‘I am super excited for the opportunity to wear my country across my chest,’ says Egypt’s Nader

The Oklahoma City Thunder small forward is excited about the possibility of donning the prestigious Pharaohs jersey

Abdel Nader could be the missing puzzle to Egypt’s near misses recently and his anxiety to make a difference and take his country of origin to greater heights has him thrilled at the possibilities ahead.

The Oklahoma City Thunder small forward is excited about the possibility of donning the prestigious Pharaohs jersey, a feeling that comes with fulfillment, national pride and the sense of belonging. It would be a childhood dream come true.

His commitment to lining up as a Pharaoh has never been under question and now more than ever, his desire to see this through is causing excitement right from the shores of Alexandria along the Mediterranean Sea and on to the Great Pyramids in Cairo.

Egyptian fans that have been watching him on their television screens – young and old, men and women, boys and girls – every week competing against the best players in the world can finally get the feeling of watching him live at home even if it means following training practices.

In an exclusive interview with FIBA.basketball, Nader said, “I remember the beautiful Mediterranean that runs all around my city of Alexandria filled with passionate people and delicious Egyptian food that my Mom always cooks for me when I am home in Chicago. Unlike other cities in Egypt, basketball is the number one sport in Alexandria.”

“I support all Egyptian clubs but I am especially attached to Alexandria basketball and especially Ittihad with its rich history of basketball. When I was a teen, I practiced in the club with some of the legendary coaches including Captain Amr Aboul Kheir. Ittihad is a true Mecca of basketball in Egypt and the Middle East that is continuously growing.”

Ittihad Alexandria are the most successful Egyptian side locally and internationally having won the league a record 14 times, lifted the Egypt Cup 13 times and the Arab Championship that brings together teams from North Africa and the Middle East a record seven times including back-to-back in 2018 and 2019. They were also crowned African Champions Cup winners in 1987.

For Nader, going back home to play alongside teammates that have done this for some time will be the dawn of a new era – one that finds its fabric in alignment of the same goals to climb to the helm of African basketball and conquer the world too. After all, it is the land of the Pharaohs.

The 26-year old stays in touch with his home country and is vehemently invested in inspiring the next generation. Among many, Nader is currently mentoring Yasser Mohab who he believes is going to be “a superstar soon for Egypt and Africa. This kid is special.”

“As a 15/16 year old, he helped Zamalek win the league and is with the NBA Africa Academy in Senegal,” Nader spoke highly of the teenager.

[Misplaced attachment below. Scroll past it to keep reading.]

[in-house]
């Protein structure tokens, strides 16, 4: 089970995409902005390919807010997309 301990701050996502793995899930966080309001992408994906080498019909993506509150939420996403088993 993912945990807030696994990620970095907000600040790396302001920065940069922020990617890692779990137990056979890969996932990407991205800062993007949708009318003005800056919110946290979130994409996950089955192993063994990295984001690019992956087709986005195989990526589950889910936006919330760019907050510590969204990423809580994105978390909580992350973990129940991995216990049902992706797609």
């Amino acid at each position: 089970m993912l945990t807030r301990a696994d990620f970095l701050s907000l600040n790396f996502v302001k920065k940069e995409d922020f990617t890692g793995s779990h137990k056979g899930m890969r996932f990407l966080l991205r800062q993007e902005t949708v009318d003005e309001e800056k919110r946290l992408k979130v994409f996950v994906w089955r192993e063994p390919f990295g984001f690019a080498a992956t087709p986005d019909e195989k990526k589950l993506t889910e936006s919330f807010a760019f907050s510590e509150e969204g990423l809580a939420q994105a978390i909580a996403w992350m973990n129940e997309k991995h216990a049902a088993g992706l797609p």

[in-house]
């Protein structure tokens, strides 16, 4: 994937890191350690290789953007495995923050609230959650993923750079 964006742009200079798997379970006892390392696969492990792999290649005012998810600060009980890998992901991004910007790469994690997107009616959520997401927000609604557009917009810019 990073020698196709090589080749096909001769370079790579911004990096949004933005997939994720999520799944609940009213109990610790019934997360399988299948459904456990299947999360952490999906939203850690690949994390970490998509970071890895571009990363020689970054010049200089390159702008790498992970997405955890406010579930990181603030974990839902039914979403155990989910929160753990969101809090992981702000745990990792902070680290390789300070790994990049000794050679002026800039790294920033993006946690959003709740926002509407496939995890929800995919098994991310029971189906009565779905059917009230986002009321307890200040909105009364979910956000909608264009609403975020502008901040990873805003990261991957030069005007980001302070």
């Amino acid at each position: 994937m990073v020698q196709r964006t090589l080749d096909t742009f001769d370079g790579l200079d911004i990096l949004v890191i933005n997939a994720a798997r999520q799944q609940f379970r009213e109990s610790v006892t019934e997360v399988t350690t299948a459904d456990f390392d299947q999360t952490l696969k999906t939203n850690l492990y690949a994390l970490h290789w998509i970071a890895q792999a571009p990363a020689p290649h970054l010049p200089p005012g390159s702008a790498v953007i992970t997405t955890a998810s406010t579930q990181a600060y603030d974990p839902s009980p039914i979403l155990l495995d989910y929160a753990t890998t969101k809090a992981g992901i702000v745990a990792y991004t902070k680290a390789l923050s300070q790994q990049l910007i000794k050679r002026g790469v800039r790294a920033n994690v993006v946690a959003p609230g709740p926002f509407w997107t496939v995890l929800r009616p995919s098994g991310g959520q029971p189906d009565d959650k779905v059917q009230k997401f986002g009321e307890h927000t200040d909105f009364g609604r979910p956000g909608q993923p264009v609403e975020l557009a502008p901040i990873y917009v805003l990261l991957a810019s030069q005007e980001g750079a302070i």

Mohab and Yara Osama attended the NBA All-Star Weekend in Chicago where Nader too was a guest at the Basketball Without Borders Camp – an initiative that has given a platform to hundreds of children to dream big and achieve their dreams with Cameroonian Pascal Siakam of the Toronto Raptors being the latest African success story.

Nader revealed that, “I was at the All_Star weekend as a guest at the Basketball Without Borders supporting two young talented Egyptian players Mohab Yasser and Yara Osama who have been selected for the top Basketball Without Borders Global Camp at the All-Star Weekend. I want to continue to support, encourage and help Egyptian players make their basketball dreams come true.”

“I have been in close touch with the coaches and the federation for the last several years. I speak to the vice president of the Egyptian federation Mohamed Abdelmotaleb regularly and follow top young Egyptian players in the states and Europe regularly to support them and continue to help grow the sport in Egypt.”

“I can’t wait and I am super excited for the opportunity to wear my country across my chest on the court. It feels great and it is an honor to be able to represent my country of Egypt in the NBA. I receive so much love from all Middle Eastern and North Africans as the only Arab player in the NBA and I take this responsibility very seriously.”

Growing up in Chicago, Nader has had to adapt to the basketball culture there while staying true to his Egyptian roots and it is this combination that he believes makes him a solid asset to the team. “My ability to shoot, play make and defend with a group of talented young Egyptian players will make a difference,” he said.

“Chicago basketball is tough and rigid especially back in those days when I was growing up with some of the best basketball players coming out of Chicago like Anthony Davis, Derek Rose and many others. Chicago people in general are known to be tough both on and off the court and I truly try to take that same mentality everyday I show up to be a professional on the court or off the court in the community.”

“It is a dream come true. Playing with NBA stars like Chris Paul and Danilo Gallinari is a huge opportunity to be able to learn from these guys and to be a part of a great organization like OKC. As a team, we would like to win and keep taking it one game at a time and building on the momentum we currently have.”

Nader harbors dreams of playing at the NBA-All Star Weekend. Why not? “It is inspiring and motivating and a chance to meet up with some of my colleagues off the court. No dream to me is too big and I hope to be able to play one day at the All-Star weekend.”

Egypt was drawn in an intriguing Group E alongside their rivals Morocco, Uganda and the winner of the last Pre-Qualifiers involving Cape Verde, Liberia and South Sudan. The top three teams from this group will qualify for the FIBA AfroBasket 2021 in Rwanda.

Fonte: FIBA.

Post your comment